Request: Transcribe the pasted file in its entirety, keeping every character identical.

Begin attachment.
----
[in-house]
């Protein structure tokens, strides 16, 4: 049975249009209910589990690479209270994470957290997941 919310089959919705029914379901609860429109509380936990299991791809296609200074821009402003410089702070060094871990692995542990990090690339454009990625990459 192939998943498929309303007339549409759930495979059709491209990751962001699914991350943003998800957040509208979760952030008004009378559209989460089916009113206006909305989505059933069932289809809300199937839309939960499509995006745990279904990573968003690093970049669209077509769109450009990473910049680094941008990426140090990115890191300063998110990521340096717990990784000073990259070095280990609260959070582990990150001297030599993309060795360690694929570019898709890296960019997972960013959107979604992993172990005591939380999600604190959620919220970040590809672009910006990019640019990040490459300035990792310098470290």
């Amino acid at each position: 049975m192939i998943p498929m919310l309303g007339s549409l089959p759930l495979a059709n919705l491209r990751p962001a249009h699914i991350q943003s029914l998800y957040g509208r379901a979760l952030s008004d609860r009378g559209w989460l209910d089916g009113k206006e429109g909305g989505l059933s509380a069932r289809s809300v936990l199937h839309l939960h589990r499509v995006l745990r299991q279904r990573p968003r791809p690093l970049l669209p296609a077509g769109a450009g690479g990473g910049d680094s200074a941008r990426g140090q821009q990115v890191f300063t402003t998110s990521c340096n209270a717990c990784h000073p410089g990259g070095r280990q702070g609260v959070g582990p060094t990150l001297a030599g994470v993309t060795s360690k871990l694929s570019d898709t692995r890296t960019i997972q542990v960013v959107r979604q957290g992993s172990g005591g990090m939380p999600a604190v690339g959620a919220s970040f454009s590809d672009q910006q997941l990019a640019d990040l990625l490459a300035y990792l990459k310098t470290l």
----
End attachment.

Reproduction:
[in-house]
């Protein structure tokens, strides 16, 4: 049975249009209910589990690479209270994470957290997941 919310089959919705029914379901609860429109509380936990299991791809296609200074821009402003410089702070060094871990692995542990990090690339454009990625990459 192939998943498929309303007339549409759930495979059709491209990751962001699914991350943003998800957040509208979760952030008004009378559209989460089916009113206006909305989505059933069932289809809300199937839309939960499509995006745990279904990573968003690093970049669209077509769109450009990473910049680094941008990426140090990115890191300063998110990521340096717990990784000073990259070095280990609260959070582990990150001297030599993309060795360690694929570019898709890296960019997972960013959107979604992993172990005591939380999600604190959620919220970040590809672009910006990019640019990040490459300035990792310098470290």
């Amino acid at each position: 049975m192939i998943p498929m919310l309303g007339s549409l089959p759930l495979a059709n919705l491209r990751p962001a249009h699914i991350q943003s029914l998800y957040g509208r379901a979760l952030s008004d609860r009378g559209w989460l209910d089916g009113k206006e429109g909305g989505l059933s509380a069932r289809s809300v936990l199937h839309l939960h589990r499509v995006l745990r299991q279904r990573p968003r791809p690093l970049l669209p296609a077509g769109a450009g690479g990473g910049d680094s200074a941008r990426g140090q821009q990115v890191f300063t402003t998110s990521c340096n209270a717990c990784h000073p410089g990259g070095r280990q702070g609260v959070g582990p060094t990150l001297a030599g994470v993309t060795s360690k871990l694929s570019d898709t692995r890296t960019i997972q542990v960013v959107r979604q957290g992993s172990g005591g990090m939380p999600a604190v690339g959620a919220s970040f454009s590809d672009q910006q997941l990019a640019d990040l990625l490459a300035y990792l990459k310098t470290l």